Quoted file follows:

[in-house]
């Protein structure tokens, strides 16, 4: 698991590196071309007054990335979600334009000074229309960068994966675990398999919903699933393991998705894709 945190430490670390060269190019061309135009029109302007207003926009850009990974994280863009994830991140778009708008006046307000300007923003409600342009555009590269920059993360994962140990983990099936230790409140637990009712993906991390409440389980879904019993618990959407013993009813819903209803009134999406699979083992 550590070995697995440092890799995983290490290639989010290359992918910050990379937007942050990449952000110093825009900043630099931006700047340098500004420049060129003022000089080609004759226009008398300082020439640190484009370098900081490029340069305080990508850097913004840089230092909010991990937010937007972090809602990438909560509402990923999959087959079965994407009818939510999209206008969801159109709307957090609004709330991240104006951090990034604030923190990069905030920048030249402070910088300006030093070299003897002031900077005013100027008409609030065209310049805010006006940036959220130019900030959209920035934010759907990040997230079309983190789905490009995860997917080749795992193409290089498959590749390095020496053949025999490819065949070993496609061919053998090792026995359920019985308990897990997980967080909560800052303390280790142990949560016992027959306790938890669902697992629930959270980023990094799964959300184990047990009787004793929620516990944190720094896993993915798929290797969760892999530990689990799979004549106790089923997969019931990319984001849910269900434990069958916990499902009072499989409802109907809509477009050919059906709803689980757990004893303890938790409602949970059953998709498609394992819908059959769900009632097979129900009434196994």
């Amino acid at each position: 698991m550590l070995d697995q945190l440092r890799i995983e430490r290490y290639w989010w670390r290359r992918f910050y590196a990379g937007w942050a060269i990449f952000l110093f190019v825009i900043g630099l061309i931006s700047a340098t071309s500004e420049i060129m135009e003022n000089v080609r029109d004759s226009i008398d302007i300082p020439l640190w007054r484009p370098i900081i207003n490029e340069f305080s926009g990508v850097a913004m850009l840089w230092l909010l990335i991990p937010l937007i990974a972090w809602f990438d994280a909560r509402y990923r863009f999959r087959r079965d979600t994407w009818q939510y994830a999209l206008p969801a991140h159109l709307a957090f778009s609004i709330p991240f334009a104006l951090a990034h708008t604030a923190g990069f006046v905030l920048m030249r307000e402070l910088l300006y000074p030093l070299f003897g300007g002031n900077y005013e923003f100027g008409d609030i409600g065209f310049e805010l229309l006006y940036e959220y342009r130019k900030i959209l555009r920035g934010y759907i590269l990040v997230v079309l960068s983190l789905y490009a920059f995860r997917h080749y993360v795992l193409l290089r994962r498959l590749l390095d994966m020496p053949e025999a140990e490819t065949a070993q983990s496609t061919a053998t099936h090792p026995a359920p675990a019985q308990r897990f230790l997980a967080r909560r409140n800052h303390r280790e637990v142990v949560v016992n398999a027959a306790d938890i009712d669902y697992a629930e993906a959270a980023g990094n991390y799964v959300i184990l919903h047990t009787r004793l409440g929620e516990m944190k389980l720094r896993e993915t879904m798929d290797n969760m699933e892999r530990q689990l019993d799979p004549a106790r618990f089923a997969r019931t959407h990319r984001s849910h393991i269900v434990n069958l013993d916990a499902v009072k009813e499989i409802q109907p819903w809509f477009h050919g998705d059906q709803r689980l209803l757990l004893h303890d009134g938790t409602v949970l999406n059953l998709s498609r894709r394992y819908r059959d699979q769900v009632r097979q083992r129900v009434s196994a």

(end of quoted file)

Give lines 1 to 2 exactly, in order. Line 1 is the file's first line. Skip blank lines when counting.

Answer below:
[in-house]
């Protein structure tokens, strides 16, 4: 698991590196071309007054990335979600334009000074229309960068994966675990398999919903699933393991998705894709 945190430490670390060269190019061309135009029109302007207003926009850009990974994280863009994830991140778009708008006046307000300007923003409600342009555009590269920059993360994962140990983990099936230790409140637990009712993906991390409440389980879904019993618990959407013993009813819903209803009134999406699979083992 550590070995697995440092890799995983290490290639989010290359992918910050990379937007942050990449952000110093825009900043630099931006700047340098500004420049060129003022000089080609004759226009008398300082020439640190484009370098900081490029340069305080990508850097913004840089230092909010991990937010937007972090809602990438909560509402990923999959087959079965994407009818939510999209206008969801159109709307957090609004709330991240104006951090990034604030923190990069905030920048030249402070910088300006030093070299003897002031900077005013100027008409609030065209310049805010006006940036959220130019900030959209920035934010759907990040997230079309983190789905490009995860997917080749795992193409290089498959590749390095020496053949025999490819065949070993496609061919053998090792026995359920019985308990897990997980967080909560800052303390280790142990949560016992027959306790938890669902697992629930959270980023990094799964959300184990047990009787004793929620516990944190720094896993993915798929290797969760892999530990689990799979004549106790089923997969019931990319984001849910269900434990069958916990499902009072499989409802109907809509477009050919059906709803689980757990004893303890938790409602949970059953998709498609394992819908059959769900009632097979129900009434196994």